Tech round-up for June 6: WWDC 2018, GitHub goes to Microsoft, Facebook and device manufacturers, the weight of websites

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This week, Microsoft makes another huge acquisition, Facebook reveals it’s been sharing your information with device manufacturers, and some information on just how all of this tracking is impacting your online experience. But first, the big news from Apple’s Worldwide Developers Conference.

News from Apple’s Worldwide Developers Conference

In San Francisco this week Apple held its annual developer’s conference. While there wasn’t much about hardware to talk about, the tech company had lots to share about upcoming software updates. Including Dolby Atmos support for Apple TV 4K.

Stop following me!

Apple’s Safari browser prevents websites from tracking you, and this fall it will expand that protection to block social networks – like Facebook – from following you after you leave.

macOS Mojave is coming this fall

A lot of what’s coming to the new version of Apple’s operating system for computers is functionality that has been part of the mobile operating systems for a while, including security notifications and apps like News, and Voice Memos.

WatchOS 5 additions

New fitness features coming to the Apple Watch include competitive activity with other Apple Watch users and auto-workout detection. The devices will also be able to track the activity performed during hiking and yoga.

WatchOS 5 also brings walkie-talkie functionality between Apple Watches, and you’ll be able to listen to podcasts on your watch without needing your iPhone nearby.

iOS 12 will make our mobile devices even more useful

Screen Time

This new feature will help us manage, well, our screen time. It will give you information about what apps you’re using and you can set limits for yourself. There’s also greater parental control over device usage.

More Animoji and introducing Memoji

iPhone 8X owners are going to be able to animate themselves as a ghost, koala, tiger, or T-rex, and you’ll be able to create an animated version of yourself, too, with Memoji.

Group FaceTime

Video calls using Apple’s service will now support up to 32 people across Apple mobile devices and Mac computers. And you can use your Animoji or Memoji avatar if you prefer.

Measure

Using the augmented reality functionality of Apple’s new mobile devices, Measure will let you figure out the dimensions of real life objects.

Other improvements

Apple is also making its Photos app better, and is adding Google Maps and Waze to its CarPlay platform.

Microsoft is buying Github

Microsoft is adding a key library to its collection of programming and code data with its acquisition of GitHub.

The deal is for $7.5 billion in Microsoft stock.

If you don’t know what GitHub is, don’t be alarmed.

Git is a free and open-source system for version control, and GitHub is a site designed and intended for developers to store and track software projects.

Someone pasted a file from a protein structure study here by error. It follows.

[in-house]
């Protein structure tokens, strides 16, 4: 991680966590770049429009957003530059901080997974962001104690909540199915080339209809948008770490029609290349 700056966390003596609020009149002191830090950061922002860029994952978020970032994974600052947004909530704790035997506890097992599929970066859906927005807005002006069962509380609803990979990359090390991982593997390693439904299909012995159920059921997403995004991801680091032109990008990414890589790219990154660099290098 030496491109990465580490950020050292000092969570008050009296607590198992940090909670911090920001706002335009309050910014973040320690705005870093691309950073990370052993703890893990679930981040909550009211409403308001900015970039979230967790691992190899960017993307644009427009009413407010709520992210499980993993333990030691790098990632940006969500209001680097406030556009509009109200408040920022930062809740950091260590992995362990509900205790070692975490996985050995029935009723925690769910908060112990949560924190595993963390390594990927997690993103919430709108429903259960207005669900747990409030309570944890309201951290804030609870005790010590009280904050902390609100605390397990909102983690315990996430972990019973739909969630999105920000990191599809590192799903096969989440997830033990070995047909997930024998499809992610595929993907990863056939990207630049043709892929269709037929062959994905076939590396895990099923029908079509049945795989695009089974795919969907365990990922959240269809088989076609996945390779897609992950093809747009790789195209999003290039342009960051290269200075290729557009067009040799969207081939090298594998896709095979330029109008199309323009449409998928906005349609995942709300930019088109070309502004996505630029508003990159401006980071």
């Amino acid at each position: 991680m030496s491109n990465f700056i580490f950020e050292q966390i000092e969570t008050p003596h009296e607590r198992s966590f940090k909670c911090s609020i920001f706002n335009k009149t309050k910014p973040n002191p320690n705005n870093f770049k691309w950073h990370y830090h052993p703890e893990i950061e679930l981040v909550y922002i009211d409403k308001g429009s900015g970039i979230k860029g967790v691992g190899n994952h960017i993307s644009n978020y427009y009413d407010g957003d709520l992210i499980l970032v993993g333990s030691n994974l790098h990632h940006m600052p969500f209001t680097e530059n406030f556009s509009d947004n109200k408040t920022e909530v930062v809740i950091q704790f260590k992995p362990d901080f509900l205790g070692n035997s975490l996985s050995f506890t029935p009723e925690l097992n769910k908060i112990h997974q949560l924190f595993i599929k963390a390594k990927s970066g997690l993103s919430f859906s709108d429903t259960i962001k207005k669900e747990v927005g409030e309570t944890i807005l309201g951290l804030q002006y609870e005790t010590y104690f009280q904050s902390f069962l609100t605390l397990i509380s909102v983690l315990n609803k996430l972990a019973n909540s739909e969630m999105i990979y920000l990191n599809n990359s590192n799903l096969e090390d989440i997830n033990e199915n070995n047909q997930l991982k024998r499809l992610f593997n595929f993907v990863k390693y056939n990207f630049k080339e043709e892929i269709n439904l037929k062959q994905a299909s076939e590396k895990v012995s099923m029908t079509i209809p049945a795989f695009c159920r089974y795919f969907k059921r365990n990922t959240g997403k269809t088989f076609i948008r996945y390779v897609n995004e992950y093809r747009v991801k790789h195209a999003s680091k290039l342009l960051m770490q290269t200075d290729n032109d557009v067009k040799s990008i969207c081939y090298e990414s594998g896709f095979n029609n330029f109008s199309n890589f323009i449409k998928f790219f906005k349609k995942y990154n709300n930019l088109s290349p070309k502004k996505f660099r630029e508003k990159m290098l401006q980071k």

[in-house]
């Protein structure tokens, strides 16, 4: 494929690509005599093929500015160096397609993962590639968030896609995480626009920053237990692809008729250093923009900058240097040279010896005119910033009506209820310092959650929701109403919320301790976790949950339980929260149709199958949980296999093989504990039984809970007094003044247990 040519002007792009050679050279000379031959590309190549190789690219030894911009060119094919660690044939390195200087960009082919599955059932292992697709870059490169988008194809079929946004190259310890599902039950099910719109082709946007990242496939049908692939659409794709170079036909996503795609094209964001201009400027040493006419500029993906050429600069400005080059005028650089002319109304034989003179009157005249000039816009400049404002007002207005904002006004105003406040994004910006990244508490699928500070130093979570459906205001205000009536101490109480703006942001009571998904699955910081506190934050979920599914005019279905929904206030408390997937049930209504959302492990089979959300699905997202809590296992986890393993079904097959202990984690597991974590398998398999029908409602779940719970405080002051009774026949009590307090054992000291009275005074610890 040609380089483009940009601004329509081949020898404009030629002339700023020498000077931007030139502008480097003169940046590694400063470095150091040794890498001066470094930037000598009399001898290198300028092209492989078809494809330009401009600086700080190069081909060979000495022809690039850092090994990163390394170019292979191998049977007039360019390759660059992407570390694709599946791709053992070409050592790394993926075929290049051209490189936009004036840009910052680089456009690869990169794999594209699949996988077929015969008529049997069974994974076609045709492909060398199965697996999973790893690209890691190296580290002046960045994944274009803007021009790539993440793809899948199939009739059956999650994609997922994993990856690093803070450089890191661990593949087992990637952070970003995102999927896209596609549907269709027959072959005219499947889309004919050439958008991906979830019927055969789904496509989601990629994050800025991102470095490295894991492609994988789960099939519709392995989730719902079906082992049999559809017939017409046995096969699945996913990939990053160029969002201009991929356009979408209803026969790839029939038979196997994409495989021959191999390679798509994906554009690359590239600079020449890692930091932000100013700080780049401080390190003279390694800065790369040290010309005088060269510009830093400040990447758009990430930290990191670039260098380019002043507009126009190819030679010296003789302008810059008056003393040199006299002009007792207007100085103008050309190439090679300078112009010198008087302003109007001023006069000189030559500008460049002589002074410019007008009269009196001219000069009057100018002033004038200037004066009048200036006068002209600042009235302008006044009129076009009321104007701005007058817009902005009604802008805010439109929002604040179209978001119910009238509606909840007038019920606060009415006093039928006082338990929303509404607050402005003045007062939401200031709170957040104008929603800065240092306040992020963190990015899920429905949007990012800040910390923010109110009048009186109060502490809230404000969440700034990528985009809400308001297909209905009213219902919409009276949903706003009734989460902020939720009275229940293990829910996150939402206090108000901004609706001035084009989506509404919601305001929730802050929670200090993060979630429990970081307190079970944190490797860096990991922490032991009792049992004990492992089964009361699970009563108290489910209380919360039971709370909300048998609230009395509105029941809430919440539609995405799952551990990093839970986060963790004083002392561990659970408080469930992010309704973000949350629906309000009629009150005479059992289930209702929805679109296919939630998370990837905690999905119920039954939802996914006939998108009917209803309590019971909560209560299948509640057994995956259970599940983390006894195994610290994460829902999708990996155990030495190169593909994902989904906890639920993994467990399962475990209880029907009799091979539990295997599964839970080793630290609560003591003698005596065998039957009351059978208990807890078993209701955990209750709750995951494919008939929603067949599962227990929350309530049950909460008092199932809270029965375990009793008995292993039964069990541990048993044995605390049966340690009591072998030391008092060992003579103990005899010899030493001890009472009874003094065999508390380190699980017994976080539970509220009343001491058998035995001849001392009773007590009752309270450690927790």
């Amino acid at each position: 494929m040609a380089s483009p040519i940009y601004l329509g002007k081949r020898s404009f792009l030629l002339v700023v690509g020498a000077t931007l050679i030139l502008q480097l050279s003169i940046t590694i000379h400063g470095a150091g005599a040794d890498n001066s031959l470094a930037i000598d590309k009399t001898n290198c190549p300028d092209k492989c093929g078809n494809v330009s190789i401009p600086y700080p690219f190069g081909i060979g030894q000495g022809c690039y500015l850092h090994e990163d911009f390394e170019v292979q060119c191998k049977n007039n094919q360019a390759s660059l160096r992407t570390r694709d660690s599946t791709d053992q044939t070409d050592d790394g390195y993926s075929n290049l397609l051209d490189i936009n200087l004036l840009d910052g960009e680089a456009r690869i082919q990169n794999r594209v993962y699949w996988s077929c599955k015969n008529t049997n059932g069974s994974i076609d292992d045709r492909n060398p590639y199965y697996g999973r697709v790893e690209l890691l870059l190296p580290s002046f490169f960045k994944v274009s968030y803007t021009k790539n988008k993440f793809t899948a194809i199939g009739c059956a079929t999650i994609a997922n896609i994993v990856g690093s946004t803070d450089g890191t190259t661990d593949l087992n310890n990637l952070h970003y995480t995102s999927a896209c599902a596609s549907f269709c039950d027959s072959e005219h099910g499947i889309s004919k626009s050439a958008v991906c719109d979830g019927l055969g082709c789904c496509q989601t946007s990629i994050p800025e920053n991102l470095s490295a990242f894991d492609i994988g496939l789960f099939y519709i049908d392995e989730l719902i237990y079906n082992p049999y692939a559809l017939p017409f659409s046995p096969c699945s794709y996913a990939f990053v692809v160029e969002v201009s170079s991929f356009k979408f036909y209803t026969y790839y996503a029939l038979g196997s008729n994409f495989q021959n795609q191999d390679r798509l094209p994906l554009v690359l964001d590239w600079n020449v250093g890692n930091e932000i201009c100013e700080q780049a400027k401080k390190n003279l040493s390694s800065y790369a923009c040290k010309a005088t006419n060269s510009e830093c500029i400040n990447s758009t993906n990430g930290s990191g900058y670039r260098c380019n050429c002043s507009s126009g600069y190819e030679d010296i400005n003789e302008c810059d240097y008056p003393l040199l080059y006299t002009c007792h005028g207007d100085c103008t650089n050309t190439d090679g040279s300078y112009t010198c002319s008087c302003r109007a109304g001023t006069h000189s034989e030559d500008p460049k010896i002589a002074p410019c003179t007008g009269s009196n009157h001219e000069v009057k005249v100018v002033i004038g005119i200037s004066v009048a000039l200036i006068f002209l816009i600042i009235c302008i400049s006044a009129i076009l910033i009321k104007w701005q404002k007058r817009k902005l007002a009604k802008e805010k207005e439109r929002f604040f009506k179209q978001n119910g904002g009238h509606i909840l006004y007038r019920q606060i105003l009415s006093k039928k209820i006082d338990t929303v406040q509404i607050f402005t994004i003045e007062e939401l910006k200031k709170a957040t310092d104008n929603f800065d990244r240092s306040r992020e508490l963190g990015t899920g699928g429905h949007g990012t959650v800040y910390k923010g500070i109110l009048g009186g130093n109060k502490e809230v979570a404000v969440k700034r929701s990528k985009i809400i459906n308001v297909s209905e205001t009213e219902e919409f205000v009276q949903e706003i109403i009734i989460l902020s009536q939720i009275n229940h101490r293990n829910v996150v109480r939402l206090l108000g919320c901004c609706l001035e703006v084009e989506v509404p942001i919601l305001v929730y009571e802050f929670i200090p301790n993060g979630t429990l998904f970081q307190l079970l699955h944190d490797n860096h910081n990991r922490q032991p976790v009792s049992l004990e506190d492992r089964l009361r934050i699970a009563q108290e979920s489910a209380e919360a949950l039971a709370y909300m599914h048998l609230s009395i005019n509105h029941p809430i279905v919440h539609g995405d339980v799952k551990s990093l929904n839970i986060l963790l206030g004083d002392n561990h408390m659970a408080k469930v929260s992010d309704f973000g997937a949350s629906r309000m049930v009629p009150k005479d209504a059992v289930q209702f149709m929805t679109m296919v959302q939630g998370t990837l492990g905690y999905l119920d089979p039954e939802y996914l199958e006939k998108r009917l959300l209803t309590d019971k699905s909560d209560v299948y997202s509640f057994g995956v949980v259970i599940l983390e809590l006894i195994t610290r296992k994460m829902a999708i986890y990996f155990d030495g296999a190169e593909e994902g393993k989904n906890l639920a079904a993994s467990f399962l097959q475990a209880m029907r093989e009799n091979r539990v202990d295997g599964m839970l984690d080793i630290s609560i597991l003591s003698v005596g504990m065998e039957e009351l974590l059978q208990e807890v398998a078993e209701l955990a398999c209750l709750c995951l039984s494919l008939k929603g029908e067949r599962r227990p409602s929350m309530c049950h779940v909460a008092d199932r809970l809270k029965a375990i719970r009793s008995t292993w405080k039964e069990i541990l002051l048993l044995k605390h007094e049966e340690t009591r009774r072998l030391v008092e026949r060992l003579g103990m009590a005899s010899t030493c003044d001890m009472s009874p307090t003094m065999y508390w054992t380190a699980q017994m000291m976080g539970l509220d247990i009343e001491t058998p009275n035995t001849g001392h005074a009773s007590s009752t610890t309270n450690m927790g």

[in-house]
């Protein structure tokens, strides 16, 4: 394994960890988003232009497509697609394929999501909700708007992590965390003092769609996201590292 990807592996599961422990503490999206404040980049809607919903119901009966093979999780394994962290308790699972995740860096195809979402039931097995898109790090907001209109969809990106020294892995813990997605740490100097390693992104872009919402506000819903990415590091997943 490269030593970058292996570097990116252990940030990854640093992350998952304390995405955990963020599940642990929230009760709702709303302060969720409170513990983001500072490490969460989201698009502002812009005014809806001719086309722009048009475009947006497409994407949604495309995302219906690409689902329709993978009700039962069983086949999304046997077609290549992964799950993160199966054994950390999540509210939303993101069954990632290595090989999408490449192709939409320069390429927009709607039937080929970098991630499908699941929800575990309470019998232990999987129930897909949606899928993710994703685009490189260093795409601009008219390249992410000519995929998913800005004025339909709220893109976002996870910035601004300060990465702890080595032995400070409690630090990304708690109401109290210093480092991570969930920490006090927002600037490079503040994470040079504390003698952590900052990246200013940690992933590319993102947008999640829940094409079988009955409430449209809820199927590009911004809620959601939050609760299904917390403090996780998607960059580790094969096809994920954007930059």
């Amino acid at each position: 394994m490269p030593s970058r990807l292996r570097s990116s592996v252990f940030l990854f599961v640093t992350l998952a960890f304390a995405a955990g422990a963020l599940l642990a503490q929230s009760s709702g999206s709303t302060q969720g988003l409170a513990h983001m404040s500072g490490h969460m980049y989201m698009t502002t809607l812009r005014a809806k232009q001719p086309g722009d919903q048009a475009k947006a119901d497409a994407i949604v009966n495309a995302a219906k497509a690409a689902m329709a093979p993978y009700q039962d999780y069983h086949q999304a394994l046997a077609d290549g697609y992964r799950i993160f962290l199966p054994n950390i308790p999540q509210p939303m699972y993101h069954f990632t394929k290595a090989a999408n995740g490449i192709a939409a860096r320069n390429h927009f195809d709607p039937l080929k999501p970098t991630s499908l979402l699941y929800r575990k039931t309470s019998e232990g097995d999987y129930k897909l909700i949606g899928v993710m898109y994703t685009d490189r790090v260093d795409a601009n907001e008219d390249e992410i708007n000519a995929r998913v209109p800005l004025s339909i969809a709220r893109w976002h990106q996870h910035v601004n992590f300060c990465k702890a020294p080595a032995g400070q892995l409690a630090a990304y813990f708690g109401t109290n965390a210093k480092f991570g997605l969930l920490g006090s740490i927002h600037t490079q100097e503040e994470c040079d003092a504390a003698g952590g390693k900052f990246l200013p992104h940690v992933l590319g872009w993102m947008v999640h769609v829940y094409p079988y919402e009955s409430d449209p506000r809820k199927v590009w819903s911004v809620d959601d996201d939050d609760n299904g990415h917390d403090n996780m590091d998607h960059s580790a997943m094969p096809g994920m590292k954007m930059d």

In the ten years its been around, GitHub has collected billions of lines of code in some 85 million repositories and Microsoft teams have been using the service to manage their own software development projects.

In a blog post about the transaction, Microsoft CEO Satya Nadella insists the open source nature of the service will be maintained, and GitHub will continue to operate independent of Microsoft.

Recent big purchases by Microsoft have included LinkedIn and Minecraft.

We keep learning more about what Facebook is doing with information about you

Facebook has been sharing information about its users to device manufacturers, including Amazon, Apple, Blackberry, Huawei, Lenovo, Oppo, Samsung, and TCL.

Four of those companies – Huawei, Lenovo, Oppo, and TCL – are Chinese owned, and Huawei “has been flagged by American intelligence officials as a national security threat” according to the New York Times.

So while Facebook has claimed that the ability of companies to get access to user data like what was used by Cambridge Analytica had stopped in 2014, that was not actually the case.

Device manufacturers can also get information about friends of users, even when those people had explicitly said they didn’t want to share.

What’s going on behind the screen of the websites you visit?

You’ve been hearing about GDPR, the European Union’s new policy to protect the privacy of citizens.

The strict regulation has got organizations responding in different ways to comply. Some have been asking you to confirm your subscriptions. Some have been blasting you with emails about updates to privacy policies.

Some are actually serving up different experiences to users in Europe.

Austrian web developer Marcel Freinbichier noticed that’s what USA Today was doing. He wrote:

USA Today decided to run a separate version of their website for EU users, which has all the tracking scripts and ads removed. The site seemed very fast, so I did a performance audit. How fast the internet could be without all the junk!

The site load dropped from 5.2 MB to 500 KB, which translated from a load time from nearly 15 seconds to 3 seconds.

Just consider how much less data you’d need to use, and how much faster you could use the Internet, if all websites were like that.

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